The Bhopal Disaster of 1984

The Worst Industrial Disaster of All Time

By Ryan Whitley
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This gruesome picture depicts a young child who died in the gas leak as she is buried by her father.

What Happened and How Did it Happen?

Late in the night of December 2, 1984, water began leaking into Tank 610 at the Union Carbide pesticide factory in Bhopal, India. At the time, Tank 610 was storing 42 tons of methyl isocyanate (MIC), a chemical used in the making of pesticides that is highly reactive with water. As the reaction occurred, the pressure inside the tank grew until it couldn't be contained. At around 10:30, around 27 tons of poisonous methyl isocyanate gas was released from Tank 610 into the Bhopal night.

Did you know?

In 1981, at the same plant, a worker by the name of Ranjit Singh was killed due to exposure to methyl isocyanate (MIC).

What Was (Or Wasn't) Done That Allowed This To Happen?

There were a plethora of safety violations that allowed for this horrible event to happen. Members of the staff were aware of the safety shortcomings and some brought it to attention, but those who did were punished and sometimes fired. Also, staffing and staff training had been cut in order to save money. At the time, there was no plan for handling a disaster of this magnitude. Alarms in the tanks that would have notified staff of the leak hadn't worked in at least four years. Other backup systems either didn't work or didn't even exist. At the time of the leak, Tank 610 was holding well above its recommended maximum of the volatile gas. Sprinklers meant to dilute escaping gas were poorly installed and didn't do their job. A 30 ton refrigeration unit normally used to cool the MIC tank had been drained of its coolant for use in a different part of the plant. Also, the MIC was being stored at well above the 0°C-30°C safety protocol. To top it all off, safety problems known to the company, such as to piping and valves, were simply ignored because they were deemed "too expensive" to repair.


What Happened to Those Who Were Affected?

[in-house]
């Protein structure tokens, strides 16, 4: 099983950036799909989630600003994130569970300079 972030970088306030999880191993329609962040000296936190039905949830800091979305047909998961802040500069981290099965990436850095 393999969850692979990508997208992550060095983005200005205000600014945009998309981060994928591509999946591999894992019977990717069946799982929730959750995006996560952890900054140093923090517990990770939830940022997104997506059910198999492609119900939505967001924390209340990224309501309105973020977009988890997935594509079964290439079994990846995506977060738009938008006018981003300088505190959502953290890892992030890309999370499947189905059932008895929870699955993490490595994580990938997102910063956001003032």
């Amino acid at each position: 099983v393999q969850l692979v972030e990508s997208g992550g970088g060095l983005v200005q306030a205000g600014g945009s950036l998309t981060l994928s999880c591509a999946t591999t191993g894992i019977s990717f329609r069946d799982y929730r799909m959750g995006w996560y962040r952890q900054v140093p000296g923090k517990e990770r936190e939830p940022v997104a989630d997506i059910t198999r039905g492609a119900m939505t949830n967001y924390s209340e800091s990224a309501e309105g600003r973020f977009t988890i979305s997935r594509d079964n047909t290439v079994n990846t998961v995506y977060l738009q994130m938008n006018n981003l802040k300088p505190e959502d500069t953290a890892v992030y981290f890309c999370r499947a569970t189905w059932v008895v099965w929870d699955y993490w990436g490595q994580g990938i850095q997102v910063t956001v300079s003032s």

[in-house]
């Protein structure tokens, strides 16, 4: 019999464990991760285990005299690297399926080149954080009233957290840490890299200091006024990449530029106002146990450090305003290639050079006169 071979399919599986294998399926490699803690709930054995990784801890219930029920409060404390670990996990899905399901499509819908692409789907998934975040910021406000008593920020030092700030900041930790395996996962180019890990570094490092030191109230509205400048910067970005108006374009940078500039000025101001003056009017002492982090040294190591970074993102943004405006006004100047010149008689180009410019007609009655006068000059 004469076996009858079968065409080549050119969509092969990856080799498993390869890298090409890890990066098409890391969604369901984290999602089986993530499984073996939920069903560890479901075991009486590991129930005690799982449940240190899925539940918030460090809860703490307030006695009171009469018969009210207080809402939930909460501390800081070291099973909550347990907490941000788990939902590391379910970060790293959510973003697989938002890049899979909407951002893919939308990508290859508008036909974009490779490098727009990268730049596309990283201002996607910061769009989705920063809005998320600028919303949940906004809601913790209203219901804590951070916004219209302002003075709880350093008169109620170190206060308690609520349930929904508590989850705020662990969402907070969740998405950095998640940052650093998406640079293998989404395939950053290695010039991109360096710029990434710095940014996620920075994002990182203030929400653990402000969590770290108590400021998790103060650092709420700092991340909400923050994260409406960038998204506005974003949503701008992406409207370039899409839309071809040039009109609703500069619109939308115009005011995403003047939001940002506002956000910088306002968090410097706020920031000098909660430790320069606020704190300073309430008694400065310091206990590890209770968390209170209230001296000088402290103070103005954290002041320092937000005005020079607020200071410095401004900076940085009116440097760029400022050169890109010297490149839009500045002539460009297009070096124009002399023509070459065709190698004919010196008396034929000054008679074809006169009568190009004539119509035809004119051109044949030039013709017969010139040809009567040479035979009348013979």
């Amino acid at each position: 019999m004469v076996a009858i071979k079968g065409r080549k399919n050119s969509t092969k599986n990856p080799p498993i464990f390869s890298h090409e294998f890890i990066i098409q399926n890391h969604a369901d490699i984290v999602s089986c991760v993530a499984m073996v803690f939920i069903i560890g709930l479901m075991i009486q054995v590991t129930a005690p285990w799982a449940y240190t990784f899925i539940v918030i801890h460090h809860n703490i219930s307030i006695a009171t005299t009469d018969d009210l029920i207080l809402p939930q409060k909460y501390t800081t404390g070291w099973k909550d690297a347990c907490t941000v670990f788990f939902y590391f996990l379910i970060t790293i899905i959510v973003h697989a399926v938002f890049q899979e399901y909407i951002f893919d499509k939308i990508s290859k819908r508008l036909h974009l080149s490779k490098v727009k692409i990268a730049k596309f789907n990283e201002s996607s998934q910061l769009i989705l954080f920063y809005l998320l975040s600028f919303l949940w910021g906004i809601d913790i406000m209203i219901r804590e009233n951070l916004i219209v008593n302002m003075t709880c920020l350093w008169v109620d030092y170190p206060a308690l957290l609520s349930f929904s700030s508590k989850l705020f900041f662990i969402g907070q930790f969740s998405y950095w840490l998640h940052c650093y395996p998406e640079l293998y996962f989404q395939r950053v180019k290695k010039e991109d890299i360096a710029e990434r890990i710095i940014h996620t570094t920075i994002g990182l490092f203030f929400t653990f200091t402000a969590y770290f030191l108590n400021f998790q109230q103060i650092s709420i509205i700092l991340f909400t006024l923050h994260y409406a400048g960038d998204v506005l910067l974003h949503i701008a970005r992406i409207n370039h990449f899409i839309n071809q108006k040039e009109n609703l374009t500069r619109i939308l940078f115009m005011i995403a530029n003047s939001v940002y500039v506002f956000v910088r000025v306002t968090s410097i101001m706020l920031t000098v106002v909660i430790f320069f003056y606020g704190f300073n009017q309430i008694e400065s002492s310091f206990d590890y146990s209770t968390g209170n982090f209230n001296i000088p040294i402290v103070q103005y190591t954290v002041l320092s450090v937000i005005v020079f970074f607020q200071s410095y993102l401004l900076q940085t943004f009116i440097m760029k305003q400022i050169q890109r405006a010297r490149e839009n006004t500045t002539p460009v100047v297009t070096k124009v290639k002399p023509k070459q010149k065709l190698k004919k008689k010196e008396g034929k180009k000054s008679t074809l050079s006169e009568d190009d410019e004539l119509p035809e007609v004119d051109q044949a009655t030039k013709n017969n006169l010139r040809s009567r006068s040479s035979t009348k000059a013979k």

As the gas was released, thousands awoke to pain in their lungs and screams of pain of others. Upwards of 3,000 were killed immediately as the gas swept through the city of Bhopal. In the mad rush to escape the poisonous gas, hundreds more were killed in stampedes of humans, trampled by cows, or run over by trucks. In the next few years, lingering affects raised the death toll to a government estimate of 15,000. Many more have died since and an estimated 50,000 others are still dealing with the affects of the gas. Many people who were affected as children have had children who were born with birth defects. Also, the water supply was contaminated and remains that way today. Also, there was a steep increase in the number of people with cancer, especially of the lungs and bladders. Also, there were many more eye disorders, such as early-onset cataracts and blurred vision.

Did you know?

Two weeks after the initial disaster, tanks 611 and 619 were emptied of their MIC, leading to a second mass evacuation.
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People who were affected by the gas leak waiting to see a doctor in Bhopal

Bibliography/ Works Cited

"air pollution." Encyclopædia Britannica. Encyclopædia Britannica Online School Edition.
Encyclopædia Britannica, Inc., 2013. Web. 25 Apr. 2013.
<http://school.eb.com/eb/article-286161>.


"Dec. 3, 1984: Bhopal, 'Worst Industrial Disaster in History' By Tony Long Dec. 3, 2008

http://www.wired.com/science/discoveries/news/2008/12/dayintech_1203


The Bhopal Disaster and its Aftermath : a review -By Edward Broughton May 10, 2005

http://www.ncbi.nlm.nih.gov/pmc/articles/PMC1142333/


25th Anniversary of the Bhopal Disaster Nov. 30, 2009

http://www.boston.com/bigpicture/2009/11/25th_anniversary_of_the_bhopal.html